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You’ve probably heard about how important coding will be in the future, how industries are implementing more technology into their operations to save money and create better products or services. Parents know the importance of learning coding, with 58% of them feeling that coding and programming is the most beneficial skill to their child’s future. When it comes to careers, few can argue that learning coding puts you in position for a great one.

But what if you just want to code for fun?

Hobbies Are Fun

Having a hobby gives us a sense of excitement and happiness when we’re pursuing them. Your grandpa had fishing, your dad had woodworking, and now you have coding. Once you get a hold of the basics you can, you can apply what you can continue to dig deeper into coding or you can just start applying it to another hobby.

That’s right, you can take your knowledge of coding and programming and apply it to activities you really love. For instance, let’s say you love writing and you have a blog that you update weekly. With coding, you can now make your blog pop even more now that you know how to manipulate the code.

You Learn Hobbies at Your Own Pace

Hobbies like playing the guitar or learning to skateboard take time to master the skills necessary. Hobbies differ from school work in that no one forces you to learn a hobby; there’s no mandatory homework or tests at the end of the year. Unless you’re taking coding classes in school, coding can be tackled on your own time. Let’s say you dive into the basics, and after a couple of weeks decide that you’re bored.

Take a break. We guarantee you that some time after you’ll want to revisit the hobby.

Many places like theCoderSchool understand that too much information at once takes the fun out of coding, so curriculum is often tailored to children based on age, skill level, and general coding goals.

It Could Come in Handy

With technology having more of an influence on our lives every day, it’s hard to imagine an industry that won’t use coding in some way or fashion. Your coding hobby could play an important role in your future and you might not even know it. Your dream could be to be a graphic designer, and when an employer has a pile of resumes to pick from, your coding hobby might make you stand out from the crowd.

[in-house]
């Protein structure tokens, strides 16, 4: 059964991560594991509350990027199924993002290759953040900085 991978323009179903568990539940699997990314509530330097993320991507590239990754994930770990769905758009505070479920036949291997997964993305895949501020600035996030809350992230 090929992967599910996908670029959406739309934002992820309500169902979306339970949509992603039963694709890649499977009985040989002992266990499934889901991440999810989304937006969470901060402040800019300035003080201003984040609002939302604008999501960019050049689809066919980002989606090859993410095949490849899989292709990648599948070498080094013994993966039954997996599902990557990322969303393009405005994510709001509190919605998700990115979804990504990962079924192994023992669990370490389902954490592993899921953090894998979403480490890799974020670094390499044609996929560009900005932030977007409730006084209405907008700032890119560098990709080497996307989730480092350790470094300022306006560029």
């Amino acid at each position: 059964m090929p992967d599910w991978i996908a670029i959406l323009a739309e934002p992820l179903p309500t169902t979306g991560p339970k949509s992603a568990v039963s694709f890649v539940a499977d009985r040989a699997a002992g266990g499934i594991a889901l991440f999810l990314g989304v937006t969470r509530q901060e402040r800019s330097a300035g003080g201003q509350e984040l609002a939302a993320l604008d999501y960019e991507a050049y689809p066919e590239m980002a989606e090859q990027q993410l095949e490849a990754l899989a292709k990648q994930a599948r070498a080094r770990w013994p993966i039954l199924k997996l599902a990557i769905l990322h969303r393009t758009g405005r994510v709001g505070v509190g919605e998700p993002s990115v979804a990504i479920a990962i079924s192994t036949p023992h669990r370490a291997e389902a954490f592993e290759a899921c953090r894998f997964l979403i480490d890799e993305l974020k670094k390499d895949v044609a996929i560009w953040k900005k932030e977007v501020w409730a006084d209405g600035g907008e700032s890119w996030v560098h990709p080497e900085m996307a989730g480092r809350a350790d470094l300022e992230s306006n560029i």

While we do predict that you’ll fall in love with coding, we know that everyone has different dreams and goals. Coding may not be the most important thing in your life but having a general knowledge of it could make your dreams come true. It’s all about being well-rounded, people who are get the most attention from colleges and employers.

So can coding be a hobby?

Yes, not only can it be, but it should! After all, you want to do something you love, whether that be for work or in your free time is up to you.

Coding is more than an incredible hobby – it’s a skill that you can feel proud to learn. When mastered, coding can lead to career development opportunities in an array of fields. However, in addition to improving future job qualifications, coding also improves your personal development by helping you acquire necessary soft skills. Read on to learn 4 soft skills that are honed by coding.

 

Teamwork

You start developing many skills the moment you begin learning to code in a classroom environment. Working with instructors, asking questions, and taking feedback with a good attitude all require teamwork. Once you go into the workplace, you will no doubt be assigned projects that call for collaboration between other coders, outside departments, and even hired contractors.

One aspect of learning to code that’s attractive for many people is the potential to work from home, but even then, you will have to maintain contact with co-workers to ensure you’re all on the same page.

 

Creativity

The perception of programmers portrayed by the media is often a distorted one, usually a math wiz in a basement placed in front several monitors typing away robotically. Don’t get us wrong, there’s lots of math involved and double monitors rule but the creativity it takes to code really does go unnoticed. The reason your creativity expands when you learn to code is because you begin to possess the tools to build almost anything you want, whether you learn to build video games, virtual reality programs, robots or websites, the possibilities are endless.

 

Critical Thinking

Coding can involve an onslaught of information at once, especially if you’re just beginning your education. Over time, your ability to not only understand the information on the screen, but also develop solutions based off that data will improve. There are tons of resources out there for solving coding problems, but in the professional world, problems may arise that have no existing solutions. Analyzing lines of code to locate the exact location of an error, or piece that can be modified for a specific action takes critical thinking skills that can be honed over time.

You will get to a point where you can solve problems quickly, but this will take time and something else…

 

Patience

Learning to code is like learning to play an instrument, except where you’d drive yourself crazy trying to extend your pinky to the 7th fret, you’ll instead be tempted to smash your keyboard while attempting to change a color or font size on the screen. Coding can be frustrating at first and takes practice to understand fully – and with technology and programming languages constantly evolving, you’ll truly never fully perfect it. But, you can have the patience to learn new things, no matter how challenging they are.

The road to coding mastery is one filled with ups and downs, but the rewards that come with it will soon show on your screen and within yourself.